Public Services > Central Government

Whitehall faces digital capability challenge, warns NAO

David Bicknell Published 24 March 2017

Government transformation juggernaut motors on, with no let-up in civil service workload, and no prioritisation; consumers now expect public services to be available digitally

 

A stark National Audit Office (NAO) report has warned that government faces a major challenge in its ability to implement its policies because of gaps in the Civil Service’s capability, particularly in terms of the digital, commercial and project delivery skills.

And yet those skills are a necessity to manage the transformation of Whitehall organisations and of service delivery, the findings note.

The report, “Capability in the civil service” specifically suggests that Whitehall departments told the NAO that they would need around 2000 additional staff in digital roles within five years’ time, at an annual cost of between £145m and £245m.

It could be even worse. According to the report, the Government Digital Service (GDS) and the Infrastructure and Projects Authority (IPA) believe shortages for digital and project delivery skills will be much greater, particularly given the range of transformation and digital projects ahead.

The NAO points out defines capability as requiring a combination of the right people with the right skills in the right place supported by appropriate accountability, governance, systems, processes and information.

Often, departments simply do not know what skills they have, whether these are in the right place, and what additional skills they need.

The NAO said, “We have reported a number of times since 2011 on government’s lack of proper workforce planning and that it does not have a clear picture of its current skills. Government’s workforce planning has focused on the number of people in posts and tended to treat these as generic. As a result it has not assessed the skills of the current workforce in a comparable or structured way. Departments have also not had the means to assess how people are deployed, such as the use of time recording for specialists, with rare exception. This means government does not know enough about who is doing what and when, and whether those carrying out tasks have the necessary skills.”

Despite this lack of skills, there is no let-up in the overall workload of the civil service. The NAO says most of the public services that were delivered before cost reductions continue to be delivered. It says that in September 2015, the 143 projects on the Government Major Projects Portfolio (GMPP) alone involved £405bn of public spending (in whole-life costs).

But, according to John Manzoni, the chief executive of the Civil Service, government is doing “30% too much to do it all well”, while the Public Accounts Committee (PAC) noted that government tends to “add to its list of activities without effective prioritisation”.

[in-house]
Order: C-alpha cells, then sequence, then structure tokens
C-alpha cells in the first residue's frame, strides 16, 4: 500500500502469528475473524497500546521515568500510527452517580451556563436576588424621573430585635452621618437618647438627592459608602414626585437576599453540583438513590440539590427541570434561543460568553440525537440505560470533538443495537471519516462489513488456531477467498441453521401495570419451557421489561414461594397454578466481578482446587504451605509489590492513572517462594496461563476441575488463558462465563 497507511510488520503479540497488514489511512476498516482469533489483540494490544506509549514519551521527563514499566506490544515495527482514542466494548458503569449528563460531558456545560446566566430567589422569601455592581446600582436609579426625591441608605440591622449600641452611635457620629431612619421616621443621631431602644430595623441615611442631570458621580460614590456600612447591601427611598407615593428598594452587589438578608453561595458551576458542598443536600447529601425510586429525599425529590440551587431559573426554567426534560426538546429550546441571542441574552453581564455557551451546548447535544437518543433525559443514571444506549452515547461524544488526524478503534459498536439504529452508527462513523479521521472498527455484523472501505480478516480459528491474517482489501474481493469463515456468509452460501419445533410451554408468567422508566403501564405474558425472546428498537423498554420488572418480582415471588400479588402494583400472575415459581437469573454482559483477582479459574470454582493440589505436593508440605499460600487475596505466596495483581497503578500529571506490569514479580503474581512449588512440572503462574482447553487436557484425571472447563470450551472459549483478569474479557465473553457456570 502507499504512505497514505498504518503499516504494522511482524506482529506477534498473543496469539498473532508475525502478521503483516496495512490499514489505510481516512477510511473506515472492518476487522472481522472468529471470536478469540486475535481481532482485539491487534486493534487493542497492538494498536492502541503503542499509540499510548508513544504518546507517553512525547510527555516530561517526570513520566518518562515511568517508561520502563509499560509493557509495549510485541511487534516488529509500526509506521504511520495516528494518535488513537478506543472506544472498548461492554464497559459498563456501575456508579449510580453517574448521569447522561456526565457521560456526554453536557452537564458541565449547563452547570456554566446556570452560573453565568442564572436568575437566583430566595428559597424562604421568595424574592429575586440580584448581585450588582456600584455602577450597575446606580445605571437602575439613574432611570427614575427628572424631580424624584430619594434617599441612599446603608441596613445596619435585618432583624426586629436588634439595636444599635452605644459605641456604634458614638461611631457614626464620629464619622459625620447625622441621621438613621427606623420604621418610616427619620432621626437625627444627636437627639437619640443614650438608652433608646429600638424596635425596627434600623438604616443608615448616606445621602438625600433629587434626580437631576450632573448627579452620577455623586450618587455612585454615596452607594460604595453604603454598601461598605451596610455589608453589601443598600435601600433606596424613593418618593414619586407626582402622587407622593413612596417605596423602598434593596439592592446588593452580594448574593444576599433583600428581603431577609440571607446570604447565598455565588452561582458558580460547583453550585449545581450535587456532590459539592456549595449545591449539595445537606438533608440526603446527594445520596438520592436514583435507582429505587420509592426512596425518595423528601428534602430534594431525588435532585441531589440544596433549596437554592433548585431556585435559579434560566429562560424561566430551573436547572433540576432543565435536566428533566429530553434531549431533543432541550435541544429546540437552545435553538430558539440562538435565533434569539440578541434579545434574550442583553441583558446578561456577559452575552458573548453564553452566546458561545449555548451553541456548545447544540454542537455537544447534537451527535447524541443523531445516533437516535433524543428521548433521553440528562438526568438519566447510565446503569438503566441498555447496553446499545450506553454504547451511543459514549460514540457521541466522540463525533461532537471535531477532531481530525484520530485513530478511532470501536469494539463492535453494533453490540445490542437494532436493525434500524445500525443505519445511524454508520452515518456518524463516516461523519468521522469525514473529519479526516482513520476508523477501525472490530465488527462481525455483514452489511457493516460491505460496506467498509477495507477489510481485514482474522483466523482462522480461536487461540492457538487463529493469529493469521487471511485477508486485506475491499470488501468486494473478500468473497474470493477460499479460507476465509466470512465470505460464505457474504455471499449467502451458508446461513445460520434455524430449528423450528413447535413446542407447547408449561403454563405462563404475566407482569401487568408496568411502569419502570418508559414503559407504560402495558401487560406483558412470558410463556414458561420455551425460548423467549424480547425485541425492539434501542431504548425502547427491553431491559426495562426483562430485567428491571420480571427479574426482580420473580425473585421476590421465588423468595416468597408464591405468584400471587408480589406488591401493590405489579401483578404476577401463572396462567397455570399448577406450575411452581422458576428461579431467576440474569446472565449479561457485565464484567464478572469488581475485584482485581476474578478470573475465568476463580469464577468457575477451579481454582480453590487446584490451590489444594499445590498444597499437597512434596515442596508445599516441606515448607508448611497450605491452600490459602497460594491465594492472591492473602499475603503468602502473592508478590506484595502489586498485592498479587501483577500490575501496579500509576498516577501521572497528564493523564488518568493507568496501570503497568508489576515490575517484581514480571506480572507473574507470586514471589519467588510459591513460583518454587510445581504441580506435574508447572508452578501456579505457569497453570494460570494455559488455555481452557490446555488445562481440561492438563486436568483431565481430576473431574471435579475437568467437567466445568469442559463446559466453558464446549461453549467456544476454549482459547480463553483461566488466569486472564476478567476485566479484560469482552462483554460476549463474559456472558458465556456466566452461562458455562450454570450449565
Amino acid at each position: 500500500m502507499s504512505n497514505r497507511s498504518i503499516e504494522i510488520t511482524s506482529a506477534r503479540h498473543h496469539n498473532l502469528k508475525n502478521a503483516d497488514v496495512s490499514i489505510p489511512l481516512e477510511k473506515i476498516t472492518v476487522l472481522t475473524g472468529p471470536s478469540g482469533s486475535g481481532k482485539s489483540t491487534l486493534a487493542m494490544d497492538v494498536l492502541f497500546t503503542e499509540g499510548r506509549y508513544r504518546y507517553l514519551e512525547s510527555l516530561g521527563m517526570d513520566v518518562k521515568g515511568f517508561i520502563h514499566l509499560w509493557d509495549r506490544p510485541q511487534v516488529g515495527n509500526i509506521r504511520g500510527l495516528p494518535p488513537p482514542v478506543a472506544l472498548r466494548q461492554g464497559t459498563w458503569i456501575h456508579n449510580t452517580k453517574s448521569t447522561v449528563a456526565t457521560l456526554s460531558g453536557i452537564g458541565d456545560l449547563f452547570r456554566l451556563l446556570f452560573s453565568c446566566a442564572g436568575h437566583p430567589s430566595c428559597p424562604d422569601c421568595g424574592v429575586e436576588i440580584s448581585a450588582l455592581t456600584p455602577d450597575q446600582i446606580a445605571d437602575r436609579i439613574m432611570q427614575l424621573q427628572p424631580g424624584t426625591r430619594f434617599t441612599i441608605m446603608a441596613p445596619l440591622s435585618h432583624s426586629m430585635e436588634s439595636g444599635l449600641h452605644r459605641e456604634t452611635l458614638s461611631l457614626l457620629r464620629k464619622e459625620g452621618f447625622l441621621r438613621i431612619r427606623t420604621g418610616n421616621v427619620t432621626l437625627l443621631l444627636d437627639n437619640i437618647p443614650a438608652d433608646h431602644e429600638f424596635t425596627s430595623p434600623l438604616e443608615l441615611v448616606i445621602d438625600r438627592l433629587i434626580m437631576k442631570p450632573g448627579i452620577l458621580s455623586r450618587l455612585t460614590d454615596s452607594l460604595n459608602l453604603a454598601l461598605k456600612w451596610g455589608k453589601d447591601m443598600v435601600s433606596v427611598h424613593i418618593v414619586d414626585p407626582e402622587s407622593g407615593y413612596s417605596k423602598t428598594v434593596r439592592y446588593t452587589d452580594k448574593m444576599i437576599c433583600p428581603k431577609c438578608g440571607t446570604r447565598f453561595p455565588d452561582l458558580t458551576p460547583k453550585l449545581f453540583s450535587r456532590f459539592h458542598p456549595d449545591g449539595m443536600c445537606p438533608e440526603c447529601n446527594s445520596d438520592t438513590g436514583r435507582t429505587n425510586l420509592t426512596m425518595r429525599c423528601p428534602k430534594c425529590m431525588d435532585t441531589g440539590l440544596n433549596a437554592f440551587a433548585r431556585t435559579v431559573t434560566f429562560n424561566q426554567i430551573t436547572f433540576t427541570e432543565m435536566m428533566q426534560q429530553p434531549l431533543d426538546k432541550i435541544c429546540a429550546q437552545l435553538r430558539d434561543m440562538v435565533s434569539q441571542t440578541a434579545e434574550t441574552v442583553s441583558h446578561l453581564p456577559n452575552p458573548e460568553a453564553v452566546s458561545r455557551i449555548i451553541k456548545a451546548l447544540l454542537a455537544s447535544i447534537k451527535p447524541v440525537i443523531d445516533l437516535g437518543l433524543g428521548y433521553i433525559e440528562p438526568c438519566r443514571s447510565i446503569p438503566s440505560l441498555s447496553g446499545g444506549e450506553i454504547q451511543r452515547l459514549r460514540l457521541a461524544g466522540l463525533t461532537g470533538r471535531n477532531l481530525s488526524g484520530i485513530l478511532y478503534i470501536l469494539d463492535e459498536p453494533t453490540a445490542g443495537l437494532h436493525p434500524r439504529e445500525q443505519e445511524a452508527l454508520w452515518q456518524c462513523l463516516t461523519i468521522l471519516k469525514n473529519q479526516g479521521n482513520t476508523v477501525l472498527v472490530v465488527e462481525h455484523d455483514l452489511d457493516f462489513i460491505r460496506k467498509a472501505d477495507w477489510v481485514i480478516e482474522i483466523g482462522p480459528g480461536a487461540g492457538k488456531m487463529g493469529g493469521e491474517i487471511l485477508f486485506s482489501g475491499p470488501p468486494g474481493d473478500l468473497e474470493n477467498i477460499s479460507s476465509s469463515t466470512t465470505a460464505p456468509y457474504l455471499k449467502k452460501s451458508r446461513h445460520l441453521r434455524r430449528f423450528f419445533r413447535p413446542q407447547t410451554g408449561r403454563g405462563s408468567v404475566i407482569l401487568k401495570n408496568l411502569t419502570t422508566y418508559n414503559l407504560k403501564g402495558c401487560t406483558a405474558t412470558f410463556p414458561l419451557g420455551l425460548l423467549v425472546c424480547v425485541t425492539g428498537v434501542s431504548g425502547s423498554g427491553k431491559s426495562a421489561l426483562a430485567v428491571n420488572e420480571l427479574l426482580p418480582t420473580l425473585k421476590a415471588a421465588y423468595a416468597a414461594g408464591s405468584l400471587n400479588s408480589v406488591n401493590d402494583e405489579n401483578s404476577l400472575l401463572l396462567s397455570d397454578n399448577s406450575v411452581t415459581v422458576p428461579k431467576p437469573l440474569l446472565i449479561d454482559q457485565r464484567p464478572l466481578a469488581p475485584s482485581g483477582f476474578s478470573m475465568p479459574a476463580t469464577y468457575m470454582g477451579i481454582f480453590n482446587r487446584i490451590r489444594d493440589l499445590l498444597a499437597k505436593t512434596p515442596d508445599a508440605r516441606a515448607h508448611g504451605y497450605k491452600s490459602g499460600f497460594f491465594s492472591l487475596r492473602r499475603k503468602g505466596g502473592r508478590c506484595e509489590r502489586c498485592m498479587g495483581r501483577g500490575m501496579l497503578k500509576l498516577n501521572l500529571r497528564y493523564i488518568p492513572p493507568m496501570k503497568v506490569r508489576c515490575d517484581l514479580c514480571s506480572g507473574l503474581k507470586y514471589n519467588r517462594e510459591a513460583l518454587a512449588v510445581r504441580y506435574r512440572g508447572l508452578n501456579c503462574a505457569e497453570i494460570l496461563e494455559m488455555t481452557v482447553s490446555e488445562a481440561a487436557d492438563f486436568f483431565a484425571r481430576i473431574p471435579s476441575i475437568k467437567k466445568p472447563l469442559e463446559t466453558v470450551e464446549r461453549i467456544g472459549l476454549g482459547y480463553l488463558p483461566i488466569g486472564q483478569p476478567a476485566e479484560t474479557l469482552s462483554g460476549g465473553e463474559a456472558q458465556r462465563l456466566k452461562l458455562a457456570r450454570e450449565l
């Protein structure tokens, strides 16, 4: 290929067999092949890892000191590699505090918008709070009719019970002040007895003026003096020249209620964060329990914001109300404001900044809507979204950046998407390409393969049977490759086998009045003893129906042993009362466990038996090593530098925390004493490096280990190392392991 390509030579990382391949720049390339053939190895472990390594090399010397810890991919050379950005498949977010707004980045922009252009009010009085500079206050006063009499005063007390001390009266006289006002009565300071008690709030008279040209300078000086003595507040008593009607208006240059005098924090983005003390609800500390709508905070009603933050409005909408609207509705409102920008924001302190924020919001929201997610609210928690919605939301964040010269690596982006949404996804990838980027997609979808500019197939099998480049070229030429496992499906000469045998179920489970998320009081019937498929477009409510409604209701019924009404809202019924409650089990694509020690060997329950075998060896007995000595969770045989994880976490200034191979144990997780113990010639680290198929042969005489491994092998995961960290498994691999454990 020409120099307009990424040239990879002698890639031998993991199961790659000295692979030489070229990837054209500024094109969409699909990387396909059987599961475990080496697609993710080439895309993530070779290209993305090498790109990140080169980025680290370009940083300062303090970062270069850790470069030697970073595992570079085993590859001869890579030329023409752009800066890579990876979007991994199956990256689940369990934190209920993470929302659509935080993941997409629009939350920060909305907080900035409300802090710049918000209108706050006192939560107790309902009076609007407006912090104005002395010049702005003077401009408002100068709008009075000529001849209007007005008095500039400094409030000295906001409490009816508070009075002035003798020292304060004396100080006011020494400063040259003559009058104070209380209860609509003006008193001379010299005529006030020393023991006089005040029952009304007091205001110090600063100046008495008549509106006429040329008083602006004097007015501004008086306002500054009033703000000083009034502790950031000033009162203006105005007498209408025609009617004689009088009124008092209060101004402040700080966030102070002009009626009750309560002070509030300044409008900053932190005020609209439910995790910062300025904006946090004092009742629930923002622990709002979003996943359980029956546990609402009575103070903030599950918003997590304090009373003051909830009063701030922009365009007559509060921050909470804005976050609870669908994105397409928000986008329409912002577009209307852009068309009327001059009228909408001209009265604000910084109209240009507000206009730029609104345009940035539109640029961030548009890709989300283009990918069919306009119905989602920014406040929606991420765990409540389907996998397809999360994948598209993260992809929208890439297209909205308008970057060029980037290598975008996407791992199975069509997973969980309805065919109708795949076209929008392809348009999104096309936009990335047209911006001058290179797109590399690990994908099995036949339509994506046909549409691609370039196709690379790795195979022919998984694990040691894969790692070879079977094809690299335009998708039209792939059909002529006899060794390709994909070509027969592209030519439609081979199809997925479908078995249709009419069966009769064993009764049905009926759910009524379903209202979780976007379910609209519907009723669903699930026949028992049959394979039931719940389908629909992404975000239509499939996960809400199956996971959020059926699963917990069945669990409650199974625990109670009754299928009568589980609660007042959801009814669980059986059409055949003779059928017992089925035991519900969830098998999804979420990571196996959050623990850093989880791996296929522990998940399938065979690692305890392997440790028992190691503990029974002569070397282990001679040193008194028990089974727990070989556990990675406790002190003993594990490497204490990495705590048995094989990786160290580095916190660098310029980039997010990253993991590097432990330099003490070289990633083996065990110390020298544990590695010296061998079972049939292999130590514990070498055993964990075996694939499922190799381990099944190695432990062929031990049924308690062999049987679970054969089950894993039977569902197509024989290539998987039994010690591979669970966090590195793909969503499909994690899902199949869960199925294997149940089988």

At the same time, technology changes and the increasing expectations of citizens are having an impact. The NAO says, “Citizens’ experiences as consumers have led them to expect public services to be more individualised, and available digitally; they also expect to be kept up-to-date on progress. For instance, HM Courts & Tribunals Service is digitising the court system, allowing court papers to be filed online. Departments are also seeking to harness these technologies to make their operations more effective. For instance, HM Revenue & Customs is combining information from multiple sources to assess tax returns. And public servants have higher expectations: the Crown Commercial Service is planning to launch the Crown Market Place to provide an ‘Amazon-style’ experience to support civil servants buying common goods and services. “

But if the government assumed it could readily fill short-term capability gaps by recruiting from the private sector, it will need to think again. The NAO says, “There is a risk that the civil service will assume it can simply acquire from the private sector the skills it needs for challenging projects. Project business cases need to address the risk that the skills will not be obtainable even from the private sector.”

The NAO report suggested that recent evidence from the Civil Service Commission indicates that in 2015-16, the government faced difficulties in recruiting senior people to fill specialist posts. Senior recruitment competitions run by the Civil Service Commission in 2015-16 resulted in 34 out of 158 posts (22%) remaining unfilled. Many of these were for posts requiring specialist commercial or digital skills.

And with Brexit now a reality, there will also be a squeeze on skills there too. The NAO pointed out that the Cabinet Office expects that there will be continued demand for specialist skills in areas relating to exiting the EU across all of government:

  • trade negotiation;
  • commercial and industry sector experts;
  • legal specialists;
  • project and programme managers; and
  • analysts (including economists, statisticians, data scientists and operational researchers).

It added that it was told by the Cabinet Office that more departments are now recruiting externally for these skills, and there is a challenge to ensure that departments do not compete against each other in the market.

“Many of these specialist skills are in short supply in the UK and that it may need to utilise the recently announced pay flexibilities to attract the required level of expertise,” the report said.

Among its recommendations, the NAO said that the government needs to prioritise its projects, activities and transformation programmes, and should stop work on those it is not confident it has the capability to deliver.








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